Adamou, 51, was a victim of attacks in his village in Nigeria. Unfortunately his leg was broken in the attacks and as a result, he had to stop working while he took refuge with his family in Chadakori refugee settlement in Niger.
"A few months ago, I had to leave my village because of robbers who attacked and surrounded our village so that no one was spared”, he narrates. “Before they come to our village, they were already informed that I was a minibus driver, so when they arrived in my house they asked me for money and I told them I had none. They hit me and broke my leg with their gun. Now I am in the Chadakori refugee settlement and I walk with crutches."
Since July 2019, families and entire villages have been fleeing insecurity in some northern states of Nigeria. Many of the refugees who have traveled to Maradi region in Niger are mainly from the Nigerian states of Sokoto, Zamfara and Katsina. According to the United Nations High Commissioner for Refugees (UNHCR), last month Maradi region alone hosted 23,000 refugees from Nigeria. Unfortunately, the number of cases like Adamou's continue to grow.
"After that accident, I managed to flee with my six children to find refuge in a neighbouring village in Niger”, he says, adding “but afterwards we were relocated to Chadakori refugee settlement where we have been living in security since February 2021."
His accident has affected him as he has difficulty moving and performing normal activities, especially going to the toilet.
"With my condition now I have difficulty moving, especially when I have to go to the toilet. I have to struggle to be able to squat and relieve myself and this is often painful. Because of this problem, I often have muscle pain”, he says with an embarrassed look.
With the support of UNHCR, World Vision has provided the site where Adamou lives with clean water and latrines equipped with a chair to help people with disabilities. It has really moved Adamou, who expresses his gratitude.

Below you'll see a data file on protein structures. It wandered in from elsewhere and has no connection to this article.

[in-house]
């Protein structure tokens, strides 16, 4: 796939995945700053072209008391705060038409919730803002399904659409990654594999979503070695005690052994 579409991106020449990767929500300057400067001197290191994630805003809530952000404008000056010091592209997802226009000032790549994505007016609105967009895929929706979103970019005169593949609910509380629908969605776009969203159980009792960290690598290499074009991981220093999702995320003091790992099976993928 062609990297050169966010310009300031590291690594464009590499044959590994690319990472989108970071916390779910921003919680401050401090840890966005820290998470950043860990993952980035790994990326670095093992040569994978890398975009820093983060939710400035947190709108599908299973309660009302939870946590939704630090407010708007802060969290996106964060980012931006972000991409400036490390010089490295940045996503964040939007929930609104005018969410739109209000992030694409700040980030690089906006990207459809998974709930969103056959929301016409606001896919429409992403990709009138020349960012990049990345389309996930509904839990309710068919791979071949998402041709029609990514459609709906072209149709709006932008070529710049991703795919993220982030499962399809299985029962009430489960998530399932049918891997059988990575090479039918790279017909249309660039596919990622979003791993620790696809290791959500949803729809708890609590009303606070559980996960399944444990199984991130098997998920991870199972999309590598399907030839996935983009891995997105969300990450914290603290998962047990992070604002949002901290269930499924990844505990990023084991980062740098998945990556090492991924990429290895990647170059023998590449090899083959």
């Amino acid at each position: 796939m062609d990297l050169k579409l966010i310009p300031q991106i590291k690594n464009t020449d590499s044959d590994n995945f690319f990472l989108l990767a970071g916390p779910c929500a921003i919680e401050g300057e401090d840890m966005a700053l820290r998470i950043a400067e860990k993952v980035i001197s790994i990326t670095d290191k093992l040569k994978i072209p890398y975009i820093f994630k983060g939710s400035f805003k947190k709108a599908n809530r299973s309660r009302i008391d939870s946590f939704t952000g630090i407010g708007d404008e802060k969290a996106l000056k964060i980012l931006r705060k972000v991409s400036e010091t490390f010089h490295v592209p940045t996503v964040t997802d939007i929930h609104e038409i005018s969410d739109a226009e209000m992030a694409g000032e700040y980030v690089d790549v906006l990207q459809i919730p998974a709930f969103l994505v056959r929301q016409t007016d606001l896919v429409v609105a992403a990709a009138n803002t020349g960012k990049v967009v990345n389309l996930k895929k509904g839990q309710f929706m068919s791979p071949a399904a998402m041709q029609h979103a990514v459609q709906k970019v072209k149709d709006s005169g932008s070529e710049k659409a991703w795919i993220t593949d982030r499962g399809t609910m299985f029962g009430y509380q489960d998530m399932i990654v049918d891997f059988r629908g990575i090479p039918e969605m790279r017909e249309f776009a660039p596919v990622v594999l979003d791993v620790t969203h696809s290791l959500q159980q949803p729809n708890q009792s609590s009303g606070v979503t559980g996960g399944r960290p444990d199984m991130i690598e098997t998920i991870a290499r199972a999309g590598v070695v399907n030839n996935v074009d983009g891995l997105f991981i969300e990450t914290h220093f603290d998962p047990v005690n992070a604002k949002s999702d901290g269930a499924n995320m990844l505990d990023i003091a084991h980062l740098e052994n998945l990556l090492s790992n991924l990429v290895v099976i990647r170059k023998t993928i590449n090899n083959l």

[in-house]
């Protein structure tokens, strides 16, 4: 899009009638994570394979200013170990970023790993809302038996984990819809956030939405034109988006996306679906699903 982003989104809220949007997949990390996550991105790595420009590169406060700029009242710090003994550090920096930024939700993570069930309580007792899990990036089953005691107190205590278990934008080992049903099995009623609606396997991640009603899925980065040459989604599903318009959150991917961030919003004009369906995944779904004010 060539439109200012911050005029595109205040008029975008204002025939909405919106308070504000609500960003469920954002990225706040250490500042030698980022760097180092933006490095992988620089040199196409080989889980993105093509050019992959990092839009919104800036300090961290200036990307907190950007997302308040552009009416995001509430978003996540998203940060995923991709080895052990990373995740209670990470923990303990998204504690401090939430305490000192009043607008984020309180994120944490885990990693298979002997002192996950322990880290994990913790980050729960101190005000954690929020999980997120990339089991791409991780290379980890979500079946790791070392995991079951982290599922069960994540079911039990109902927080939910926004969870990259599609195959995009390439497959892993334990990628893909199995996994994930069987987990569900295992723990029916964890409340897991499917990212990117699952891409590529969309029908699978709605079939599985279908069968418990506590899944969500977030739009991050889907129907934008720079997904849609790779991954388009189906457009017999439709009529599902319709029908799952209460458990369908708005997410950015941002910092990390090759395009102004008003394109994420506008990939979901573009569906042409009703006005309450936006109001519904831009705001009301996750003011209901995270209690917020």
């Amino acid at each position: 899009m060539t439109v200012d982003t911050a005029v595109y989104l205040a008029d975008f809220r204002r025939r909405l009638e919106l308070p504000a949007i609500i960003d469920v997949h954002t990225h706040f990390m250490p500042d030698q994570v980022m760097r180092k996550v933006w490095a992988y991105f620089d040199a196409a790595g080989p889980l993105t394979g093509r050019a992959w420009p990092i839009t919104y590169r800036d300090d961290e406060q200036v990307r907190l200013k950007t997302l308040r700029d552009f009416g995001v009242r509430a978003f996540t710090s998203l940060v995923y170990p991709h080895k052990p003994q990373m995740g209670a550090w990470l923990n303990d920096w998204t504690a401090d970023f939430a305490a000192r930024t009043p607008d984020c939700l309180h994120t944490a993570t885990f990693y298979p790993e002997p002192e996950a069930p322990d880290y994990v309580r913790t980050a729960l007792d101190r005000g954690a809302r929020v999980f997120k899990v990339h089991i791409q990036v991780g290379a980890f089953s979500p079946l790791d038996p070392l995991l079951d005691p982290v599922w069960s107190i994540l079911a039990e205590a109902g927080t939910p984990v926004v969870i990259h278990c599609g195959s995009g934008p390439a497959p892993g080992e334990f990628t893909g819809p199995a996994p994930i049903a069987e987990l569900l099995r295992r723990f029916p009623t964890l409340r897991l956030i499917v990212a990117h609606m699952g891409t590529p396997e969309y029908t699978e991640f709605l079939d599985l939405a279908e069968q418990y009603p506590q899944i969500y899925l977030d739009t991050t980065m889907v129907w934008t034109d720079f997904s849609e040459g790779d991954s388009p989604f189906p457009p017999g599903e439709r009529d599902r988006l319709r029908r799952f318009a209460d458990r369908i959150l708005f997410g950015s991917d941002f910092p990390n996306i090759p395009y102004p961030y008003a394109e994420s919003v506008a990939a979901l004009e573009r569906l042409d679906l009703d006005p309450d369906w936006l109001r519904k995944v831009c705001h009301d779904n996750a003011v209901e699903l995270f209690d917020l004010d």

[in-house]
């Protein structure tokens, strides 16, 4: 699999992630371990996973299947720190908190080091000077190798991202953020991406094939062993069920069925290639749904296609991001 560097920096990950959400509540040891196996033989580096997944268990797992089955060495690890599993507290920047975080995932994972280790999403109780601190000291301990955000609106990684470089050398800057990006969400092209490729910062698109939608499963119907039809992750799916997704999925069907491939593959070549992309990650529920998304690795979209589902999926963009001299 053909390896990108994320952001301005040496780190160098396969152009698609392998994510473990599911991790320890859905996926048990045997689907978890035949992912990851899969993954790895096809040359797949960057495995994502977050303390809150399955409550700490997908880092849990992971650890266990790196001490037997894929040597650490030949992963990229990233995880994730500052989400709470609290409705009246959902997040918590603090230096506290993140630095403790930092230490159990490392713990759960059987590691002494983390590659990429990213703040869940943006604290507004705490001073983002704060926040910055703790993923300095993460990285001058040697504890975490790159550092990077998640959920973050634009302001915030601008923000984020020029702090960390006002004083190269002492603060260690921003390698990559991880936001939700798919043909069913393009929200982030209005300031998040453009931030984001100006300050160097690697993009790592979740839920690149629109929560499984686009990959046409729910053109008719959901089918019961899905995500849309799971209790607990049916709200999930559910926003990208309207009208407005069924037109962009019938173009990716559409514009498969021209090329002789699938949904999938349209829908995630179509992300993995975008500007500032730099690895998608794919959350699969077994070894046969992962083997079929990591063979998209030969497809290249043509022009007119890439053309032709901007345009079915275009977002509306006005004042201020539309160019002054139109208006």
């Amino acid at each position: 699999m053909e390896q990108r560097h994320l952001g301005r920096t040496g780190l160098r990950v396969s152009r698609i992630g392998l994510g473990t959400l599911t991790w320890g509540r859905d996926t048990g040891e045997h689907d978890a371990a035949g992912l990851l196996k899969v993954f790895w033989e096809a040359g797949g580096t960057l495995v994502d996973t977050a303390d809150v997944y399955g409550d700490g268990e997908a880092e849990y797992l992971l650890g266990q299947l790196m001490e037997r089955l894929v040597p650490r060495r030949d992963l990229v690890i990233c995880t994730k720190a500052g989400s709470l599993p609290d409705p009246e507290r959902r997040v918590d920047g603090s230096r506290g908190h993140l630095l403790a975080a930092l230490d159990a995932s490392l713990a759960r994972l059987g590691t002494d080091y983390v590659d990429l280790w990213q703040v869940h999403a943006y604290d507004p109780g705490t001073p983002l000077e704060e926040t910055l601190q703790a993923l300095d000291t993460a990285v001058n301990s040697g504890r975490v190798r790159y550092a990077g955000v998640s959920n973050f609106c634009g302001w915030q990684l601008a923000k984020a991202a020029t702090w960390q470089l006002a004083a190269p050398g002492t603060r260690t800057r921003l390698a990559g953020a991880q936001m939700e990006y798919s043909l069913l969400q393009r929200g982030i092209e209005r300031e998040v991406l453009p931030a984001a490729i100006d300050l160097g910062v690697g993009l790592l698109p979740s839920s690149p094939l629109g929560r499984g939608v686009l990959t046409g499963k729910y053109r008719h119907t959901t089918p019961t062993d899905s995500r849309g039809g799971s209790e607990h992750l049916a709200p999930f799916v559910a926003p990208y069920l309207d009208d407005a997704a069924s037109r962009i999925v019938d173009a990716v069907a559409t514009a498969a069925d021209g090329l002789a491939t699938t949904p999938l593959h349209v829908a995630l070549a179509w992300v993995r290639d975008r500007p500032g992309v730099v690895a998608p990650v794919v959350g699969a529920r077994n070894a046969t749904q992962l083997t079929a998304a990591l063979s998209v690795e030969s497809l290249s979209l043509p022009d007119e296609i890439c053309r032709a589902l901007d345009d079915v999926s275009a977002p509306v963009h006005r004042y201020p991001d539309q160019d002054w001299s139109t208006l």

"I thank World Vision and UNHCR very much for their support to us”, he says. “May God bless them. Here in this site we have clean water everywhere, latrines, showers. Thanks to the latrines the site is now hygienic. The children don't have to relieve themselves behind our tents anymore.”
Adamou is especially grateful for the chair. “What I like the most are the chairs that have been put in the latrines to facilitate use for people with disabilities”, he says. “The installation of this chair is not only a relief for us, but also for pregnant women and old persons. Personally, I can now relieve myself in the latrine peacefully."
The construction of the disability-friendly latrines has brought relief to Adamou, but as a father he can't stop thinking about the time when he could still work to provide for his children.
"Before the attack, I used to carry passengers all over Nigeria in my car and that is how I used to get money to support myself and my family”, he says. “I used to buy food, clothes, and pay for my children's schooling but now that I have broken my foot, it is impossible. I can't even work in a field to earn money", he says, shaking his head in sadness.
Adamou makes a heartfelt appeal to World Vision:
"My family and I are very grateful to have clean water and latrines, especially with the chair in the latrines, but we urgently need more food”, he says. “I would like to get help in order to have a job or an activity that will allow me to provide for my family as before. "